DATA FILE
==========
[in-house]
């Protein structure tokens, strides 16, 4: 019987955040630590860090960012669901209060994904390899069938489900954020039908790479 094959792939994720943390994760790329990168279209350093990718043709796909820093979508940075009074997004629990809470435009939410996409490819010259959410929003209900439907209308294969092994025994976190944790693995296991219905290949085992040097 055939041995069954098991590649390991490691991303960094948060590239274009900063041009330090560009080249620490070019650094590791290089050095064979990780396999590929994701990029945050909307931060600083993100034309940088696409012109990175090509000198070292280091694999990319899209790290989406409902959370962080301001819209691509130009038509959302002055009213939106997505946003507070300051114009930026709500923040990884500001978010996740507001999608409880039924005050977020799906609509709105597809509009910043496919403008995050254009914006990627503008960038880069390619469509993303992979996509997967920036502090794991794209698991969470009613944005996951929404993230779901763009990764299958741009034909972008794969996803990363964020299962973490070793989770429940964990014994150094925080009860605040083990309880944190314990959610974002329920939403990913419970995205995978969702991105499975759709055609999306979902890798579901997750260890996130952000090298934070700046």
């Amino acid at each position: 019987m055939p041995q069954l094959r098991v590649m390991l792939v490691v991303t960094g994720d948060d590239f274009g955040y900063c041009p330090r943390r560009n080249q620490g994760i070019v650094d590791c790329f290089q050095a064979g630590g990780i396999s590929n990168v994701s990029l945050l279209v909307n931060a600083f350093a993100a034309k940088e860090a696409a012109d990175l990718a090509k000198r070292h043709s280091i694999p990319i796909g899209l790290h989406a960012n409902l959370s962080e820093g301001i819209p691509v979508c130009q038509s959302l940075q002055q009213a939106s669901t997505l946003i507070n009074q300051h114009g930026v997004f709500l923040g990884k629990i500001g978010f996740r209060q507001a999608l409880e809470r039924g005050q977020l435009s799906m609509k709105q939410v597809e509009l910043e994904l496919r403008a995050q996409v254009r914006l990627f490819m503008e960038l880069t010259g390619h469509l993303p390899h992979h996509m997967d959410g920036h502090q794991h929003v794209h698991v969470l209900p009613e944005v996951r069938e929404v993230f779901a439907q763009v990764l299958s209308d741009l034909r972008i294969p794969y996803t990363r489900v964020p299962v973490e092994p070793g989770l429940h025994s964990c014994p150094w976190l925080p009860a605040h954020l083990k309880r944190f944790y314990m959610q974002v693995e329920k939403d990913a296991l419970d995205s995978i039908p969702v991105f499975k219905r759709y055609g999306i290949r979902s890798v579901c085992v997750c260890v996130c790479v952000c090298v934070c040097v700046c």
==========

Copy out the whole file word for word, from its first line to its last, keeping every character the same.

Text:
[in-house]
């Protein structure tokens, strides 16, 4: 019987955040630590860090960012669901209060994904390899069938489900954020039908790479 094959792939994720943390994760790329990168279209350093990718043709796909820093979508940075009074997004629990809470435009939410996409490819010259959410929003209900439907209308294969092994025994976190944790693995296991219905290949085992040097 055939041995069954098991590649390991490691991303960094948060590239274009900063041009330090560009080249620490070019650094590791290089050095064979990780396999590929994701990029945050909307931060600083993100034309940088696409012109990175090509000198070292280091694999990319899209790290989406409902959370962080301001819209691509130009038509959302002055009213939106997505946003507070300051114009930026709500923040990884500001978010996740507001999608409880039924005050977020799906609509709105597809509009910043496919403008995050254009914006990627503008960038880069390619469509993303992979996509997967920036502090794991794209698991969470009613944005996951929404993230779901763009990764299958741009034909972008794969996803990363964020299962973490070793989770429940964990014994150094925080009860605040083990309880944190314990959610974002329920939403990913419970995205995978969702991105499975759709055609999306979902890798579901997750260890996130952000090298934070700046």
């Amino acid at each position: 019987m055939p041995q069954l094959r098991v590649m390991l792939v490691v991303t960094g994720d948060d590239f274009g955040y900063c041009p330090r943390r560009n080249q620490g994760i070019v650094d590791c790329f290089q050095a064979g630590g990780i396999s590929n990168v994701s990029l945050l279209v909307n931060a600083f350093a993100a034309k940088e860090a696409a012109d990175l990718a090509k000198r070292h043709s280091i694999p990319i796909g899209l790290h989406a960012n409902l959370s962080e820093g301001i819209p691509v979508c130009q038509s959302l940075q002055q009213a939106s669901t997505l946003i507070n009074q300051h114009g930026v997004f709500l923040g990884k629990i500001g978010f996740r209060q507001a999608l409880e809470r039924g005050q977020l435009s799906m609509k709105q939410v597809e509009l910043e994904l496919r403008a995050q996409v254009r914006l990627f490819m503008e960038l880069t010259g390619h469509l993303p390899h992979h996509m997967d959410g920036h502090q794991h929003v794209h698991v969470l209900p009613e944005v996951r069938e929404v993230f779901a439907q763009v990764l299958s209308d741009l034909r972008i294969p794969y996803t990363r489900v964020p299962v973490e092994p070793g989770l429940h025994s964990c014994p150094w976190l925080p009860a605040h954020l083990k309880r944190f944790y314990m959610q974002v693995e329920k939403d990913a296991l419970d995205s995978i039908p969702v991105f499975k219905r759709y055609g999306i290949r979902s890798v579901c085992v997750c260890v996130c790479v952000c090298v934070c040097v700046c």